The mechanical broadheads are made around a micro-grooved ferrule that will slice into tissue without making a mess. Should you go for a large game like black bear, these broadheads are great as the main blades are .030″ thick and the bleeder comes with .027″ inch thick blades.
- The broadhead has four blades of fatal cutting force
- It’s a 2-stage broadhead and cut on contact both horizontally and vertically
- The entrance and exit wounds channel are better
- The micro-grooved ferrule is smooth, and the chisel tip is Trophy and bone-crushing
- The blades feel a tad loose at times
- You don’t get practice heads
Even the pickiest hunter won’t be disappointed with some of these fine mechanical broadheads, as they are precise, great for big game, and reliable nine times out of ten.
5. RAGE Hypodermic Broadheads
Aerodynamic and accurate, the RAGE Hypodermic 2 Blade Broadhead is a great broadhead to try with your crossbow.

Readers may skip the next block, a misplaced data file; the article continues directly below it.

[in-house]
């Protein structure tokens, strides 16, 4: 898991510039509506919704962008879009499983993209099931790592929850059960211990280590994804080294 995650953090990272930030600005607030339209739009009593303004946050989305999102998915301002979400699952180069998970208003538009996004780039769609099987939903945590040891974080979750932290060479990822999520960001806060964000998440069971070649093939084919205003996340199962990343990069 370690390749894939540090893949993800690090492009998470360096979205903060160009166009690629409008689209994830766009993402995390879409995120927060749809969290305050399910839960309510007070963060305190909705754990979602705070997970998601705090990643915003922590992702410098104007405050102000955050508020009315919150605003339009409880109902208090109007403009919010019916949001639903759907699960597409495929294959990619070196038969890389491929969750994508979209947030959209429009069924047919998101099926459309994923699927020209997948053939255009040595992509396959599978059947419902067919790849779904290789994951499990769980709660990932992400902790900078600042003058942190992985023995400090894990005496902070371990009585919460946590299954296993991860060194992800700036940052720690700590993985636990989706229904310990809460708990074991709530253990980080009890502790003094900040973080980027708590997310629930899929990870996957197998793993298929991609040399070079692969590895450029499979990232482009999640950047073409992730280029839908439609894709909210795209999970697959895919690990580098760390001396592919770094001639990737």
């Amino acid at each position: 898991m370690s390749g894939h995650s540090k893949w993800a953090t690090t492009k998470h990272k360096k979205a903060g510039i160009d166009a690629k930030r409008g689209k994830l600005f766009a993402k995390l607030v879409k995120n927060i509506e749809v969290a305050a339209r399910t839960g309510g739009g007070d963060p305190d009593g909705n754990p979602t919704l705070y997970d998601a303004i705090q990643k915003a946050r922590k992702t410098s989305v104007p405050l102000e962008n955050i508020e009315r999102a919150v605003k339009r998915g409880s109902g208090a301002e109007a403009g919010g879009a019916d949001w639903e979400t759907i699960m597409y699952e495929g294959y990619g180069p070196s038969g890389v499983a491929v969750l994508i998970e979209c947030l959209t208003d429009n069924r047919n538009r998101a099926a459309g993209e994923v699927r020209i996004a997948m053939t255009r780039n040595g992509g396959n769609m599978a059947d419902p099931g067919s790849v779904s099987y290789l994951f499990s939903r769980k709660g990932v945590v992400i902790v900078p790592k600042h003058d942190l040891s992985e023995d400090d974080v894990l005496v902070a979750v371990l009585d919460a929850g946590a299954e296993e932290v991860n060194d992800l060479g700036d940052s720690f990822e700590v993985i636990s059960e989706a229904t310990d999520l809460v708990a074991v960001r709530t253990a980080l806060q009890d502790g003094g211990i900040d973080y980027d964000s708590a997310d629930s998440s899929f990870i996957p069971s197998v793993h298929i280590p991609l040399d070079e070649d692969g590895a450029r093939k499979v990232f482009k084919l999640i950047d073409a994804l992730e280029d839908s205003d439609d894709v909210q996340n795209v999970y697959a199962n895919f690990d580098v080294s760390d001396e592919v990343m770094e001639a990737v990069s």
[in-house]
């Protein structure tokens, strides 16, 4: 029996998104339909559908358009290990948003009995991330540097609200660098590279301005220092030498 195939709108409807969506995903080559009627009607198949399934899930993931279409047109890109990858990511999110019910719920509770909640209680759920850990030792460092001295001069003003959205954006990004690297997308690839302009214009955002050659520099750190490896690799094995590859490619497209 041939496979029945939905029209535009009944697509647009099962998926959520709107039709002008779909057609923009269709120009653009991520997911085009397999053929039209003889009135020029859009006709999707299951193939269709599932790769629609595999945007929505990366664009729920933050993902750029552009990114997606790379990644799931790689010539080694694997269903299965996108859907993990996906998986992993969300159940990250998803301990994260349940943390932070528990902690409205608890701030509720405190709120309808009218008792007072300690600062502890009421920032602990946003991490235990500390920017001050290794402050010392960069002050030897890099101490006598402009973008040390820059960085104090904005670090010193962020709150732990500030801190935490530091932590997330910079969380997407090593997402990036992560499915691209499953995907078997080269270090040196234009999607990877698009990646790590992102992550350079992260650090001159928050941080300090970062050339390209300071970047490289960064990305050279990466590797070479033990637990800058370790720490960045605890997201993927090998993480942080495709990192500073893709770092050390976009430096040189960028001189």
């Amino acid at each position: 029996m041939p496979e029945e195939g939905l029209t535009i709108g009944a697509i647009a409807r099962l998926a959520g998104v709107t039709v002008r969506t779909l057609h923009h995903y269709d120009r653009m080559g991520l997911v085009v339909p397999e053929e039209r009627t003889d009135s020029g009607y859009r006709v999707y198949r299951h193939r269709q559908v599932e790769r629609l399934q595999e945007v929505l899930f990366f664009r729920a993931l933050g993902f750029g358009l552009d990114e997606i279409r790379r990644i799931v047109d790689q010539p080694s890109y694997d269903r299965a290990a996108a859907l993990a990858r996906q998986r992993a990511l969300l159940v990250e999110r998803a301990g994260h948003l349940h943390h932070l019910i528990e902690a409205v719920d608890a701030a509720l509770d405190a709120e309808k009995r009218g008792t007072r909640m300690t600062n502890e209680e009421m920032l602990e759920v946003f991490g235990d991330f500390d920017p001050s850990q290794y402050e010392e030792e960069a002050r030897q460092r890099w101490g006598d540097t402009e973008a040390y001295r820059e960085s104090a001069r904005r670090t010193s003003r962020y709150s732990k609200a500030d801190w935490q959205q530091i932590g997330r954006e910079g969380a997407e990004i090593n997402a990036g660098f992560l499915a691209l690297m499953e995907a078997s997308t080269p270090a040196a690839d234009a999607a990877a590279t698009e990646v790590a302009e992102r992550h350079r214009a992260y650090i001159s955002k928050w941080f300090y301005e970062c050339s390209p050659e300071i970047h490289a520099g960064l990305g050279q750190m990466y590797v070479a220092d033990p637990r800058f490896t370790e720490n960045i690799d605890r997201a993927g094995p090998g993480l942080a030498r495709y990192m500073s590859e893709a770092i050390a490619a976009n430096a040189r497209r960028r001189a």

The Rage hypodermic broad head presents an aerodynamic one-piece steel ferrule and razor-sharp stainless steel blades. The .035 inch thick blades are strong and have 2-inch cutting diameter. It’s a 100-grain broadhead though that comes with improved Shock Collar Technology, for better blade retention.
We all know practice makes perfect so you also get a free practice head so that you may improve your skills before going for the real, live-action.
The Rage hypodermic broad head presents a special hybrid chisel tip that has quite a surgical precision.